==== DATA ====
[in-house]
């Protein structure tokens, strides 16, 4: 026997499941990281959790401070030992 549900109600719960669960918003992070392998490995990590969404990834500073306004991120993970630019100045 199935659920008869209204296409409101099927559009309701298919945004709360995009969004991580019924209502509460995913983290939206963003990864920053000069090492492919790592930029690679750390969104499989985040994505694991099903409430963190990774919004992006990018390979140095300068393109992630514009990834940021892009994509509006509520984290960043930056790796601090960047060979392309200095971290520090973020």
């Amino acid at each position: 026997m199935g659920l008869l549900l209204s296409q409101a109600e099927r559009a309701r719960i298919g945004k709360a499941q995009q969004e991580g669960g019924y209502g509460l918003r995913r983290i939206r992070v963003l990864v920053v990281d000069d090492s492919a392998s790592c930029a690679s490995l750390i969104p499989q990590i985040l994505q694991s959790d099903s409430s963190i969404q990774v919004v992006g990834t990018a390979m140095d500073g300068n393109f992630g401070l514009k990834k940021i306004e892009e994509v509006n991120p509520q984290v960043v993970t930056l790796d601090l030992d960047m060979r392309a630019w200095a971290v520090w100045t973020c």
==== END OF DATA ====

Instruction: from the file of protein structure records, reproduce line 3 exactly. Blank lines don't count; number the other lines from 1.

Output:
């Amino acid at each position: 026997m199935g659920l008869l549900l209204s296409q409101a109600e099927r559009a309701r719960i298919g945004k709360a499941q995009q969004e991580g669960g019924y209502g509460l918003r995913r983290i939206r992070v963003l990864v920053v990281d000069d090492s492919a392998s790592c930029a690679s490995l750390i969104p499989q990590i985040l994505q694991s959790d099903s409430s963190i969404q990774v919004v992006g990834t990018a390979m140095d500073g300068n393109f992630g401070l514009k990834k940021i306004e892009e994509v509006n991120p509520q984290v960043v993970t930056l790796d601090l030992d960047m060979r392309a630019w200095a971290v520090w100045t973020c």